-=> Quoting Tesla-at-grendel.objinc-dot-com to Tesla List <=-

 Te> * Original msg to: Esondrmn-at-aol-dot-com

 Te> Quoting Ed Sonderman:
 ES> Richard,
 ES> In a recent communication, you said a 12kv 120ma 60 cycle n  
 ES> power supply will effectively charge a .026mfd capacitor.    
 ES> I've been curious about this and was doing some math and I   
 ES> came up with a different answer. Maybe others will check     
 ES> this out and comment.

 Te> Oh lord Shaitan help me! 

 Te> You guys know that math and I don't get along. Just the thought
 Te> of meandering through this makes my head start to hurt. Who is
 Te> the resident MATH expert anyway? 
 ES> I calculate as follows:  The available time to charge the    
 ES> capacitor is one quarter of the 60 cycle waveform (peak      
 ES> voltage).  

 Te> My understanding was that current was delivered from zero voltage
 Te> point to zero voltage point on the 60 cycle waveform. That covers
 Te> one-half of the waveform as opposed to 1/4 of the waveform that
 Te> you calculated from. Again, I could be wrong, but I believe that
 Te> this is another transmission line problem that Mark Graalman
 Te> would be the resident expert consultant on. I figured that the
 Te> voltage peak lagged behind the current peak in the line charging
 Te> the capacitor. 
 MG> Ed, you are correct. actually, a 1 milliamp source will charge any size
     capacitor, just as a small battery charger will charge a large 
     automotive battery. It will just take longer, if the source can't 
     charge in the required time frame you simply wind up with a average
     voltage level that is much less than would be possible had the source
     charged at a faster rate. 
 ES> This is .0042 seconds. To achieve 97% charge on a capacitor  
 ES> we need 3 time constants. The thevenan equivalent of a 12kv  
 ES> 120 ma transformer must look like an infinite current 12kv   
 ES> supply with a 100k ohm resister in series.  We know we must  
 ES> achieve full charge (97%) in .0042 sec and it takes 3 time   
 ES> constants to do this so we have .0042 / 3 = .0014 sec for
 ES> one time constant. We know one time constant = RC and C =    
 ES> one time constant / R.  Solving for C we have .0014 sec /    
 ES> 100k ohms = .014mfd. Thus, a 12kv 120ma transformer will     
 ES> fully (97%) charge up to a .014 mfd capacitor.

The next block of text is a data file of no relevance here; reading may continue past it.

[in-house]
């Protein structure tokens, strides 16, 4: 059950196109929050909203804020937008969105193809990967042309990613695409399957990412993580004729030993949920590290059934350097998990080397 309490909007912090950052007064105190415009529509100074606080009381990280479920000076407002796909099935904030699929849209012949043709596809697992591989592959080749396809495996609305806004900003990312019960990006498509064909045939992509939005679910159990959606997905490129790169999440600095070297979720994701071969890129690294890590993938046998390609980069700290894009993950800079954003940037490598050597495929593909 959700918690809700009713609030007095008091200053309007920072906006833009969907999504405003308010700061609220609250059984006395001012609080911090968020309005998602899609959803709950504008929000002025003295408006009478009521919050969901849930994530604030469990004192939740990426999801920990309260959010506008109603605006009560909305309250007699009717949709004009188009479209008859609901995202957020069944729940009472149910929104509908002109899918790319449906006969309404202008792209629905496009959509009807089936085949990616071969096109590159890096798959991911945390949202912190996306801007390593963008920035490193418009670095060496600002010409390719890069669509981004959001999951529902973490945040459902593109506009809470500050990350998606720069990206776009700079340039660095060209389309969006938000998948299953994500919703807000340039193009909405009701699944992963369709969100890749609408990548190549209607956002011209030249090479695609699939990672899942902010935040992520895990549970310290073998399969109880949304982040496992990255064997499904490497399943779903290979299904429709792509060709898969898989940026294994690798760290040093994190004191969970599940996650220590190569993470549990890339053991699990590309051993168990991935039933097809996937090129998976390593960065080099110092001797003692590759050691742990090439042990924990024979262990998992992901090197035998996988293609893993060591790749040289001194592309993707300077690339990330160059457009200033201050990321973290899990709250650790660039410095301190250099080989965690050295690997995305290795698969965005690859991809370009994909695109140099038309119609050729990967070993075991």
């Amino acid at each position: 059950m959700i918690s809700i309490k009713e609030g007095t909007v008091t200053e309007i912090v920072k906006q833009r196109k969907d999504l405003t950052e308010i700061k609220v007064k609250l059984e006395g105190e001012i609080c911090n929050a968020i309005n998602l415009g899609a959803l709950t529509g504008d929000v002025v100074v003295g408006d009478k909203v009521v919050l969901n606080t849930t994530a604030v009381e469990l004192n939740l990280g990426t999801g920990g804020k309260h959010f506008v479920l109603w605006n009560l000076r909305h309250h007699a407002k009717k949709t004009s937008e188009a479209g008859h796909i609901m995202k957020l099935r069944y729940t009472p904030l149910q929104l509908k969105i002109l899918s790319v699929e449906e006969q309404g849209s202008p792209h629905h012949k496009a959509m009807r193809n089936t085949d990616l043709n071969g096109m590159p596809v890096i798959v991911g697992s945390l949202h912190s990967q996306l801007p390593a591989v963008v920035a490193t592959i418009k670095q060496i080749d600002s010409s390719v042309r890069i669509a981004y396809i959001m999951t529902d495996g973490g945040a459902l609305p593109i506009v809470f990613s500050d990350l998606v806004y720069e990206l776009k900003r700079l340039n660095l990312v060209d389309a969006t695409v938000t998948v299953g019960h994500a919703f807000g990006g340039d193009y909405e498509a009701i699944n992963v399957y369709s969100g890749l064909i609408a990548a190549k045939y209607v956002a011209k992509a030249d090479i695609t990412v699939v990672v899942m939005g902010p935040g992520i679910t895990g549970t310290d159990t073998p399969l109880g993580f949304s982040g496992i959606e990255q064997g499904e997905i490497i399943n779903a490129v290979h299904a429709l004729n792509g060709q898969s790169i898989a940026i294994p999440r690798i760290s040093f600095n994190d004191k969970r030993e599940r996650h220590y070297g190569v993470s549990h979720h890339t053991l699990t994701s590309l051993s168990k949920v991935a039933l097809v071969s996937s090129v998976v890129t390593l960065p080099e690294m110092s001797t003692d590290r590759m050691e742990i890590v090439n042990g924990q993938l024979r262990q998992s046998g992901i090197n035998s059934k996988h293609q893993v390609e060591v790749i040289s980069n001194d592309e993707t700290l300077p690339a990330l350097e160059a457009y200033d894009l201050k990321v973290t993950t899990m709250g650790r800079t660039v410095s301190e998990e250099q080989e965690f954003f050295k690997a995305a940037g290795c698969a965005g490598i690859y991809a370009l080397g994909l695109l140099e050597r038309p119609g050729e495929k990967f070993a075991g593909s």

Te> Oh boy. You lost me after "This is .0042 seconds."

 Te> My tried and true (in practical applications and circuits) Tesla
 Te> coil calculator states simply that at 60 cycles a 12kv 120ma
 Te> power supply will fully charge a .0265 mfd capacitor. This is not
 Te> to say that this is a 100% correct answer, but it works OK.
 MG> The formula works by accident, the imped. of a transformer is a 
     CONSTANTLY CHANGING attribute, the current level and voltage level are
     different at every point on the 60 hz. sinewave. At the begining of the
     capacitor charging curve (0 degrees) the current is maximum and the
     voltage level is minimum, at the top of the sinewave (90 degrees) the
     voltage is maximum and the charging current is minimum. So for the sake
     of exhample, at the bottom of the curve you may have a neon delivering
     60 ma. at 1 volt and at the creast of the curve it may be delivering
     15000 volts at 1 ma. So what do call a match!?!? The reactance of the
     capacitor never changed, the transformer voltage and current was all
     over the place!!
 ES> If this math is correct, I calculate that we need a 12kv     
 ES> 171ma transformer to fully charge a .026mfd capacitor.

 Te> My calculator says this power supply will charge a .0377 mfd
 Te> capacitor at 60 cycles. I do not have the latest version of Mark
 Te> Graalman's calculator program, so if you do not get a response
 Te> from him, forward your post directly to his attention.
 MG> In TESLAC I use the same accidental formula that every one else does
     because is gives a workable answer. But, to insure there is a safety
     margin in the calculation I convert the RMS voltage level of the
     source to the peak value, this results in a capacitor calculation that
     appears too small, but it insures the source has ample reserve to 
     charge the capacitor. It is better to have a capacitor thats a bit too
     small, than a bit too big.
 ES> What happens when you have a power supply large enough to    
 ES> charge the tank capacitor in say 1/8 of a cycle?  Then we    
 ES> need a rotary spark gap to take advantage of the extra power 
 ES> -- do I have this correct?        Ed Sonderman

 Te> This is correct.

 Te> Richard Quick

 MG> Mark Graalman

... Alias, Mark the spark
___ Blue Wave/QWK v2.12